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Efe Ajagba and Jared Anderson – the rising heavyweights to watch on the Fury-Wilder undercard

IT started with a punch. Back home, in Ughelli, Nigeria, the sport that occupied Efe Ajagba was football. Then he hit someone.
“I had a fight on the street,” Ajagba tells Boxing News. “I had a fight on the street, he was big, huge… The guy survived. I punched him on the left eye, he fell on the ground. Everybody kept screaming. To cut the story short I put water on his face, when I put water on his face, that’s when he got up. When I saw him get up, then I walked away. My friends they saw what happened, they told me to do boxing, so that’s when I started thinking about boxing, boxing all the time. So I [thought] I’m going to switch from soccer to boxing. That’s what I’m here to do.” His power carried through to boxing. He represented Nigeria at the Commonwealth Games, where he won a bronze medal and he later qualified for the Olympic Games. At Rio 2016 he stopped his first opponent but Ajagba was raw. He lost to tall, technical Kazakh Ivan Dychko. “I’ve not been fighting in the World championships so it’s hard for me to fight top guys from outside the country, It’s hard for me to fight outside Nigeria and Africa as well. So that’s why I lost the fight against Kazakhstan guy, I lost to him by just one point,” he said. “He’s tall, he has a lot of experience, he’s been fighting top guys he was [a top] heavyweight amateur boxer.” The next step was turning professional. “I’ve been in America for four years, without seeing my family. It’s hard for me because I need to work. I need to fight to make my family okay. My family back home, I have two kids to take care of so that’s why I’m working hard. So people back home, Nigeria, my fans, everybody, they keep watching the fights. I just want them to stay tuned and watch me fight. It’s going to be explosive,” he says. That power has brought him into Tyson Fury’s training camp. “I spar Tyson Fury because he’s the number one heavyweight champion of the world and I learn a lot of stuff from him. I spar Jared Anderson as well. Jared Anderson is coming up he’s going to be for sure heavyweight champion. Tyson Fury is number one, WBC heavyweight champion. So I spar Tyson Fury which is incredible. The knockout power that I have, it’s the same thing with Deontay Wilder so that’s why they use me for the sparring partner, to use the power that I have, to give it to Tyson Fury, so he feels it in the sparring to help him prepare for the fight,” he said. Jared Anderson, like Ajagba, has been sparring Tyson Fury and will be on the undercard of his fight with Deontay Wilder at the T Mobile Arena on Saturday. “Speed, that was what I gave him,” Anderson [below] said of sparring Fury. “I brought speed to the table. Elusiveness – I’m not going to stand there and let you hit me regardless of who you are. A punch to face hurts no matter who you are. So that’s exactly what I brought to the table. I pushed him. I want him to be better. We both strived to land more punches than we get hit with so that was where it came from.”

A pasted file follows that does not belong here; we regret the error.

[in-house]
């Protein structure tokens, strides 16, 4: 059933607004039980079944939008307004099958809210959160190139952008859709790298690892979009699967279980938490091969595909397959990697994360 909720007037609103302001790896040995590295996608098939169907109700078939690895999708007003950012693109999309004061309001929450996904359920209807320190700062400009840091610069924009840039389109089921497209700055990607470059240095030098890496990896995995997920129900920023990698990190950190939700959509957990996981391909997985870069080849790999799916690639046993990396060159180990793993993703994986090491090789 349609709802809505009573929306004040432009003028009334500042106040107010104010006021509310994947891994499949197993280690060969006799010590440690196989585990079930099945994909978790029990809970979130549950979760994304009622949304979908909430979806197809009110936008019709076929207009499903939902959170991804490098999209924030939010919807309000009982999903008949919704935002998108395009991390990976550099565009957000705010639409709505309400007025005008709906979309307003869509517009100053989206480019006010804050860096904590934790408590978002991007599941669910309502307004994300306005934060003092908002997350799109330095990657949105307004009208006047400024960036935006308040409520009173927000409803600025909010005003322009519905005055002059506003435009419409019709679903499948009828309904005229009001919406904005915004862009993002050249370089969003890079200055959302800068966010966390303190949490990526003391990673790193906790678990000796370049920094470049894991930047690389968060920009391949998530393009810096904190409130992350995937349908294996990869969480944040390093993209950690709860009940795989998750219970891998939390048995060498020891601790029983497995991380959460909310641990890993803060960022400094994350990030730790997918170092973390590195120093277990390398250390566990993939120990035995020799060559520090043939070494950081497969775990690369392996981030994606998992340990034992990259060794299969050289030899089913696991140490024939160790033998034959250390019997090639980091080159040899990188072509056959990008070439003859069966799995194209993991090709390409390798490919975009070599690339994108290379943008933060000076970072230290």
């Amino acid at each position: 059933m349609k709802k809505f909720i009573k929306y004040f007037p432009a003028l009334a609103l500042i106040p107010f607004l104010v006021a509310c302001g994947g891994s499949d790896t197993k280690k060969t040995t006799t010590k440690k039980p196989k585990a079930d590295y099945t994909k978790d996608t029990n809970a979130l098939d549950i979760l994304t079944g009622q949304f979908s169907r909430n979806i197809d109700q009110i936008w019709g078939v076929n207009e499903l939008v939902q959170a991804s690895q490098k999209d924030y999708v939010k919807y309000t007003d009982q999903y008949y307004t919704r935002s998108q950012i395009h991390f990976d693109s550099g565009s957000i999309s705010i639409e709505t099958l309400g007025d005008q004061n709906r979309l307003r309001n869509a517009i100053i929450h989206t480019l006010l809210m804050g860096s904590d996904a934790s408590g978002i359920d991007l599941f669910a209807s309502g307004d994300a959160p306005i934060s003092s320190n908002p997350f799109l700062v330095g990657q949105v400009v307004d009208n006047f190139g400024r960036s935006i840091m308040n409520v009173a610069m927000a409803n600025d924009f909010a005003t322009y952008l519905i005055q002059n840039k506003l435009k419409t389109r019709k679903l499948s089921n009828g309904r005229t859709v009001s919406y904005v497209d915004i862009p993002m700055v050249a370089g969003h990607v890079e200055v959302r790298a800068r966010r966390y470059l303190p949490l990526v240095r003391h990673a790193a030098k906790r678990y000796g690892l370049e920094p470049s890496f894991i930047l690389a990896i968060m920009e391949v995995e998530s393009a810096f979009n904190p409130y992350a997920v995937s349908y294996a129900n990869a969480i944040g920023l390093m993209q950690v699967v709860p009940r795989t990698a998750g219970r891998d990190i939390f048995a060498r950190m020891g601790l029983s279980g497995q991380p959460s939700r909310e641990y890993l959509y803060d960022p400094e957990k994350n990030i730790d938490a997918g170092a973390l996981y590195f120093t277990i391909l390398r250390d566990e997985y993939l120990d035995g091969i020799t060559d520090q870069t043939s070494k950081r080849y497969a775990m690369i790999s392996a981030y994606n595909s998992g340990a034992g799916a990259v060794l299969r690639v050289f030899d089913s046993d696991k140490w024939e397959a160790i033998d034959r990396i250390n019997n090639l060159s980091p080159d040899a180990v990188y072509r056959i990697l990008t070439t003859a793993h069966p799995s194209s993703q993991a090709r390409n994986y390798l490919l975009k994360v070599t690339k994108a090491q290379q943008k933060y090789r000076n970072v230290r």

Jared Anderson
Top Rank
Ajagba isn’t the only person who speaks highly of Anderson as a rising heavyweight. “[From] the good work, the good rounds, staying sharp, staying fast and pushing him [Fury] to his limit,” he said. “It just comes from everybody watching. Top Rank of course watches our sparring and they see how hard I work and the pressure that I bring and the diversity [of approach] that I bring, so a lot of heavyweights can’t keep up with it.” On Saturday Anderson, 9-0 (9) and still just 21 years old, fights 22-0-1 Russian Vladimir Tereshkin. Ajagba goes into an intriguing heavyweight clash himself with fellow unbeaten Frank Sanchez, the Cuban trained by Eddy Reynoso, Canelo’s coach. “Of course I’m not going to plan only on a knockout. So everything I work on in the gym, I’m going to put everything in, all the hard work, everything, the strategy that I work on in the gym and use it against Frank Sanchez,” Ajagba said. “Everybody thinks about my power. So I have to change my boxing skills, all that stuff, to prepare to use the power all the time. So to learn footwork and depend less on the power. That’s what everybody keeps saying, they say I’m only knockout power which is not true. There are things I’m working on, which people don’t see. “He’s not the top dog. I will take him out.” Read the Boxing News Fury-Wilder preview here
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